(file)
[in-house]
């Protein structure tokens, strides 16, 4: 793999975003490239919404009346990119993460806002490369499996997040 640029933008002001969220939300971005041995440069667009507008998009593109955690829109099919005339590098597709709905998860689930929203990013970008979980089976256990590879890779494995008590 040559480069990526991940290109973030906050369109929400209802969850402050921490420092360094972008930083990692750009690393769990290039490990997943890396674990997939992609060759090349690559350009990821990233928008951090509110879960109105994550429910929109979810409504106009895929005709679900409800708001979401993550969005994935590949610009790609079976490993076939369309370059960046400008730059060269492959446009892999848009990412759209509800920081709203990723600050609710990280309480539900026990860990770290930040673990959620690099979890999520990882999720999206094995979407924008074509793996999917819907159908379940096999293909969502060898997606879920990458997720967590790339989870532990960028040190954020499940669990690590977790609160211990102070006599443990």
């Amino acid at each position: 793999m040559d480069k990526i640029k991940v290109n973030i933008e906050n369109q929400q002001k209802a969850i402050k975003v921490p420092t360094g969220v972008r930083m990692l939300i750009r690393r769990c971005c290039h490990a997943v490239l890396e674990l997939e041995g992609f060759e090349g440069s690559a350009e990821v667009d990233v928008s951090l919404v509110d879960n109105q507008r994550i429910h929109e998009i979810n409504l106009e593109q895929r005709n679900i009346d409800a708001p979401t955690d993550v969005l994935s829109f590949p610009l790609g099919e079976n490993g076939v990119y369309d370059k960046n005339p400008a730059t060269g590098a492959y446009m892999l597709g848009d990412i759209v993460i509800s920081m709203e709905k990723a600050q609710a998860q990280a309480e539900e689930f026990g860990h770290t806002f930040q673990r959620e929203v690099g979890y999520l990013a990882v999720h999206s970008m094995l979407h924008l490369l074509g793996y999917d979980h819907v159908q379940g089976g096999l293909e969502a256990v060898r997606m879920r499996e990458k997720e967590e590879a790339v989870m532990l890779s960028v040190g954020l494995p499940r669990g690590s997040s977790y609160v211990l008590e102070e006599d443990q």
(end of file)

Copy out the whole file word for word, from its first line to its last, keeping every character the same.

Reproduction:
[in-house]
């Protein structure tokens, strides 16, 4: 793999975003490239919404009346990119993460806002490369499996997040 640029933008002001969220939300971005041995440069667009507008998009593109955690829109099919005339590098597709709905998860689930929203990013970008979980089976256990590879890779494995008590 040559480069990526991940290109973030906050369109929400209802969850402050921490420092360094972008930083990692750009690393769990290039490990997943890396674990997939992609060759090349690559350009990821990233928008951090509110879960109105994550429910929109979810409504106009895929005709679900409800708001979401993550969005994935590949610009790609079976490993076939369309370059960046400008730059060269492959446009892999848009990412759209509800920081709203990723600050609710990280309480539900026990860990770290930040673990959620690099979890999520990882999720999206094995979407924008074509793996999917819907159908379940096999293909969502060898997606879920990458997720967590790339989870532990960028040190954020499940669990690590977790609160211990102070006599443990």
């Amino acid at each position: 793999m040559d480069k990526i640029k991940v290109n973030i933008e906050n369109q929400q002001k209802a969850i402050k975003v921490p420092t360094g969220v972008r930083m990692l939300i750009r690393r769990c971005c290039h490990a997943v490239l890396e674990l997939e041995g992609f060759e090349g440069s690559a350009e990821v667009d990233v928008s951090l919404v509110d879960n109105q507008r994550i429910h929109e998009i979810n409504l106009e593109q895929r005709n679900i009346d409800a708001p979401t955690d993550v969005l994935s829109f590949p610009l790609g099919e079976n490993g076939v990119y369309d370059k960046n005339p400008a730059t060269g590098a492959y446009m892999l597709g848009d990412i759209v993460i509800s920081m709203e709905k990723a600050q609710a998860q990280a309480e539900e689930f026990g860990h770290t806002f930040q673990r959620e929203v690099g979890y999520l990013a990882v999720h999206s970008m094995l979407h924008l490369l074509g793996y999917d979980h819907v159908q379940g089976g096999l293909e969502a256990v060898r997606m879920r499996e990458k997720e967590e590879a790339v989870m532990l890779s960028v040190g954020l494995p499940r669990g690590s997040s977790y609160v211990l008590e102070e006599d443990q």